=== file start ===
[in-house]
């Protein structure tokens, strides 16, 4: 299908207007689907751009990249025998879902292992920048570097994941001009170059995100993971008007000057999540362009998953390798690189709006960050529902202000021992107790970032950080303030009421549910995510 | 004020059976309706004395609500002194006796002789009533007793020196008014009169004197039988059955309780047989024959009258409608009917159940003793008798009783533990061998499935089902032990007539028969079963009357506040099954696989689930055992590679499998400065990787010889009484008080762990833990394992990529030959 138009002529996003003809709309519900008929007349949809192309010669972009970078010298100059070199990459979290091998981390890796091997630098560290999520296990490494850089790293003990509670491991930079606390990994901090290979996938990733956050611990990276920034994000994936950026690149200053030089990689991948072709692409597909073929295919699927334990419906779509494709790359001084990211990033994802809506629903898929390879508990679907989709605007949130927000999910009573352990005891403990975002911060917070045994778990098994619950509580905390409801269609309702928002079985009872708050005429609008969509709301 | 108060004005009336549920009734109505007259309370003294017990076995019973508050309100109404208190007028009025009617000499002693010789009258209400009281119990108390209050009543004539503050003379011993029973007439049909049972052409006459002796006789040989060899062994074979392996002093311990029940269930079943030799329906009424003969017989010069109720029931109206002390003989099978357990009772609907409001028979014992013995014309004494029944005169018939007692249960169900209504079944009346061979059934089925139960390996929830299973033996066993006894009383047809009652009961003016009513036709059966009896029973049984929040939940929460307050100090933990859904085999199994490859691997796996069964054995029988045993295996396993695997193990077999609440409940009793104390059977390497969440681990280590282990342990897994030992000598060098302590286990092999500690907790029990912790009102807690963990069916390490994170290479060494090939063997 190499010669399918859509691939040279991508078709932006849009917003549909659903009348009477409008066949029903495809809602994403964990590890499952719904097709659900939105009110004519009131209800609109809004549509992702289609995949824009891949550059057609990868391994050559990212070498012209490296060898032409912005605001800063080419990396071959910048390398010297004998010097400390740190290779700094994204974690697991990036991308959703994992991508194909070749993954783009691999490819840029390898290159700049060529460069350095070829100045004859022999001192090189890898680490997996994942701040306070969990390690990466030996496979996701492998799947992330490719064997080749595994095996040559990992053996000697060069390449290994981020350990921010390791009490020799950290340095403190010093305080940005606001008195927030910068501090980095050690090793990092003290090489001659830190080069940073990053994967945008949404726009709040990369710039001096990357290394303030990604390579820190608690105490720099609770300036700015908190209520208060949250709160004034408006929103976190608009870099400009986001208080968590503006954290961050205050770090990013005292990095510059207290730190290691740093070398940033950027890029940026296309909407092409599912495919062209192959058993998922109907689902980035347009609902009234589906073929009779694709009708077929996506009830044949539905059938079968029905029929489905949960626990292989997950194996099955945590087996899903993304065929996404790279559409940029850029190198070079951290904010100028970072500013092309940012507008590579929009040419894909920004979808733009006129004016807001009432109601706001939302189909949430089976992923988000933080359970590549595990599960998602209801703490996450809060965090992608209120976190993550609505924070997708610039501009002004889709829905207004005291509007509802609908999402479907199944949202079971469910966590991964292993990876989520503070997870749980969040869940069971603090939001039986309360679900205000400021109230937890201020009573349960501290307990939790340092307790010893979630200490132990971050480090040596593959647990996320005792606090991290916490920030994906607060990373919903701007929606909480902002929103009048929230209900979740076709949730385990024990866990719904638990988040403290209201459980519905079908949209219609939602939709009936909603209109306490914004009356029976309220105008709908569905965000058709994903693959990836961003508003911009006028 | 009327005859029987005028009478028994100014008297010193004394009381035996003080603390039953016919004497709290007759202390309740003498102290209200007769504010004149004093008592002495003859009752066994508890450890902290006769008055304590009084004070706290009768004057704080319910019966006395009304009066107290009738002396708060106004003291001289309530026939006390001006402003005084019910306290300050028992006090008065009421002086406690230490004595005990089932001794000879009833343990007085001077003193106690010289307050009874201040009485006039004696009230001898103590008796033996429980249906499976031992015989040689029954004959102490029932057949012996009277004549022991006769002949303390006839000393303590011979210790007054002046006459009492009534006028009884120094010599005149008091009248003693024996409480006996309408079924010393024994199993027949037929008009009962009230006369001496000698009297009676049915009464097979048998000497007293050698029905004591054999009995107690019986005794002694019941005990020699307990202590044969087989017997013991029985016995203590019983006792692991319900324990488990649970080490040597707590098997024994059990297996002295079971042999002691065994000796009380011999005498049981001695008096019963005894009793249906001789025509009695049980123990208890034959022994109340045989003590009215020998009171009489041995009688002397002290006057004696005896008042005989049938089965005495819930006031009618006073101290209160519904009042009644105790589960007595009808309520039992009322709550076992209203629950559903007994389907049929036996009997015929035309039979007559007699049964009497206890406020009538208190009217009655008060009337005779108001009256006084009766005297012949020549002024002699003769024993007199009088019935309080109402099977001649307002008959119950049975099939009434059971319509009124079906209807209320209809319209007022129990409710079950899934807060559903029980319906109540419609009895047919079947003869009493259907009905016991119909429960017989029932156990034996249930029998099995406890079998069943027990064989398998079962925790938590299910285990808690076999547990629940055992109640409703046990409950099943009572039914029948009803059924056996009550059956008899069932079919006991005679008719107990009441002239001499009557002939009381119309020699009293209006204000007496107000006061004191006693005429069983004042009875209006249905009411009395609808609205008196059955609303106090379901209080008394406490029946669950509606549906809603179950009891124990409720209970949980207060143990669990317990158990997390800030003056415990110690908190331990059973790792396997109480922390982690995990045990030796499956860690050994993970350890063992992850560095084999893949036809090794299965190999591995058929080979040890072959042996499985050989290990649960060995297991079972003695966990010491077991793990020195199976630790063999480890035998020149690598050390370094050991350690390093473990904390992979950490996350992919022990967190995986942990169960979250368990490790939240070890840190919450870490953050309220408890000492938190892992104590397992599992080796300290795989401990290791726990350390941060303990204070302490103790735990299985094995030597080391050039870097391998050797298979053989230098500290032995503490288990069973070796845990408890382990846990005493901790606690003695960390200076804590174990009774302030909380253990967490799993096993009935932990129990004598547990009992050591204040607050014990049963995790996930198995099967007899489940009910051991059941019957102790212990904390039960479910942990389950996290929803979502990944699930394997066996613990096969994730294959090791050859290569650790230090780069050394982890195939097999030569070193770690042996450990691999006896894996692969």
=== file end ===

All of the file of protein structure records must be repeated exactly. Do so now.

[in-house]
């Protein structure tokens, strides 16, 4: 299908207007689907751009990249025998879902292992920048570097994941001009170059995100993971008007000057999540362009998953390798690189709006960050529902202000021992107790970032950080303030009421549910995510 | 004020059976309706004395609500002194006796002789009533007793020196008014009169004197039988059955309780047989024959009258409608009917159940003793008798009783533990061998499935089902032990007539028969079963009357506040099954696989689930055992590679499998400065990787010889009484008080762990833990394992990529030959 138009002529996003003809709309519900008929007349949809192309010669972009970078010298100059070199990459979290091998981390890796091997630098560290999520296990490494850089790293003990509670491991930079606390990994901090290979996938990733956050611990990276920034994000994936950026690149200053030089990689991948072709692409597909073929295919699927334990419906779509494709790359001084990211990033994802809506629903898929390879508990679907989709605007949130927000999910009573352990005891403990975002911060917070045994778990098994619950509580905390409801269609309702928002079985009872708050005429609008969509709301 | 108060004005009336549920009734109505007259309370003294017990076995019973508050309100109404208190007028009025009617000499002693010789009258209400009281119990108390209050009543004539503050003379011993029973007439049909049972052409006459002796006789040989060899062994074979392996002093311990029940269930079943030799329906009424003969017989010069109720029931109206002390003989099978357990009772609907409001028979014992013995014309004494029944005169018939007692249960169900209504079944009346061979059934089925139960390996929830299973033996066993006894009383047809009652009961003016009513036709059966009896029973049984929040939940929460307050100090933990859904085999199994490859691997796996069964054995029988045993295996396993695997193990077999609440409940009793104390059977390497969440681990280590282990342990897994030992000598060098302590286990092999500690907790029990912790009102807690963990069916390490994170290479060494090939063997 190499010669399918859509691939040279991508078709932006849009917003549909659903009348009477409008066949029903495809809602994403964990590890499952719904097709659900939105009110004519009131209800609109809004549509992702289609995949824009891949550059057609990868391994050559990212070498012209490296060898032409912005605001800063080419990396071959910048390398010297004998010097400390740190290779700094994204974690697991990036991308959703994992991508194909070749993954783009691999490819840029390898290159700049060529460069350095070829100045004859022999001192090189890898680490997996994942701040306070969990390690990466030996496979996701492998799947992330490719064997080749595994095996040559990992053996000697060069390449290994981020350990921010390791009490020799950290340095403190010093305080940005606001008195927030910068501090980095050690090793990092003290090489001659830190080069940073990053994967945008949404726009709040990369710039001096990357290394303030990604390579820190608690105490720099609770300036700015908190209520208060949250709160004034408006929103976190608009870099400009986001208080968590503006954290961050205050770090990013005292990095510059207290730190290691740093070398940033950027890029940026296309909407092409599912495919062209192959058993998922109907689902980035347009609902009234589906073929009779694709009708077929996506009830044949539905059938079968029905029929489905949960626990292989997950194996099955945590087996899903993304065929996404790279559409940029850029190198070079951290904010100028970072500013092309940012507008590579929009040419894909920004979808733009006129004016807001009432109601706001939302189909949430089976992923988000933080359970590549595990599960998602209801703490996450809060965090992608209120976190993550609505924070997708610039501009002004889709829905207004005291509007509802609908999402479907199944949202079971469910966590991964292993990876989520503070997870749980969040869940069971603090939001039986309360679900205000400021109230937890201020009573349960501290307990939790340092307790010893979630200490132990971050480090040596593959647990996320005792606090991290916490920030994906607060990373919903701007929606909480902002929103009048929230209900979740076709949730385990024990866990719904638990988040403290209201459980519905079908949209219609939602939709009936909603209109306490914004009356029976309220105008709908569905965000058709994903693959990836961003508003911009006028 | 009327005859029987005028009478028994100014008297010193004394009381035996003080603390039953016919004497709290007759202390309740003498102290209200007769504010004149004093008592002495003859009752066994508890450890902290006769008055304590009084004070706290009768004057704080319910019966006395009304009066107290009738002396708060106004003291001289309530026939006390001006402003005084019910306290300050028992006090008065009421002086406690230490004595005990089932001794000879009833343990007085001077003193106690010289307050009874201040009485006039004696009230001898103590008796033996429980249906499976031992015989040689029954004959102490029932057949012996009277004549022991006769002949303390006839000393303590011979210790007054002046006459009492009534006028009884120094010599005149008091009248003693024996409480006996309408079924010393024994199993027949037929008009009962009230006369001496000698009297009676049915009464097979048998000497007293050698029905004591054999009995107690019986005794002694019941005990020699307990202590044969087989017997013991029985016995203590019983006792692991319900324990488990649970080490040597707590098997024994059990297996002295079971042999002691065994000796009380011999005498049981001695008096019963005894009793249906001789025509009695049980123990208890034959022994109340045989003590009215020998009171009489041995009688002397002290006057004696005896008042005989049938089965005495819930006031009618006073101290209160519904009042009644105790589960007595009808309520039992009322709550076992209203629950559903007994389907049929036996009997015929035309039979007559007699049964009497206890406020009538208190009217009655008060009337005779108001009256006084009766005297012949020549002024002699003769024993007199009088019935309080109402099977001649307002008959119950049975099939009434059971319509009124079906209807209320209809319209007022129990409710079950899934807060559903029980319906109540419609009895047919079947003869009493259907009905016991119909429960017989029932156990034996249930029998099995406890079998069943027990064989398998079962925790938590299910285990808690076999547990629940055992109640409703046990409950099943009572039914029948009803059924056996009550059956008899069932079919006991005679008719107990009441002239001499009557002939009381119309020699009293209006204000007496107000006061004191006693005429069983004042009875209006249905009411009395609808609205008196059955609303106090379901209080008394406490029946669950509606549906809603179950009891124990409720209970949980207060143990669990317990158990997390800030003056415990110690908190331990059973790792396997109480922390982690995990045990030796499956860690050994993970350890063992992850560095084999893949036809090794299965190999591995058929080979040890072959042996499985050989290990649960060995297991079972003695966990010491077991793990020195199976630790063999480890035998020149690598050390370094050991350690390093473990904390992979950490996350992919022990967190995986942990169960979250368990490790939240070890840190919450870490953050309220408890000492938190892992104590397992599992080796300290795989401990290791726990350390941060303990204070302490103790735990299985094995030597080391050039870097391998050797298979053989230098500290032995503490288990069973070796845990408890382990846990005493901790606690003695960390200076804590174990009774302030909380253990967490799993096993009935932990129990004598547990009992050591204040607050014990049963995790996930198995099967007899489940009910051991059941019957102790212990904390039960479910942990389950996290929803979502990944699930394997066996613990096969994730294959090791050859290569650790230090780069050394982890195939097999030569070193770690042996450990691999006896894996692969």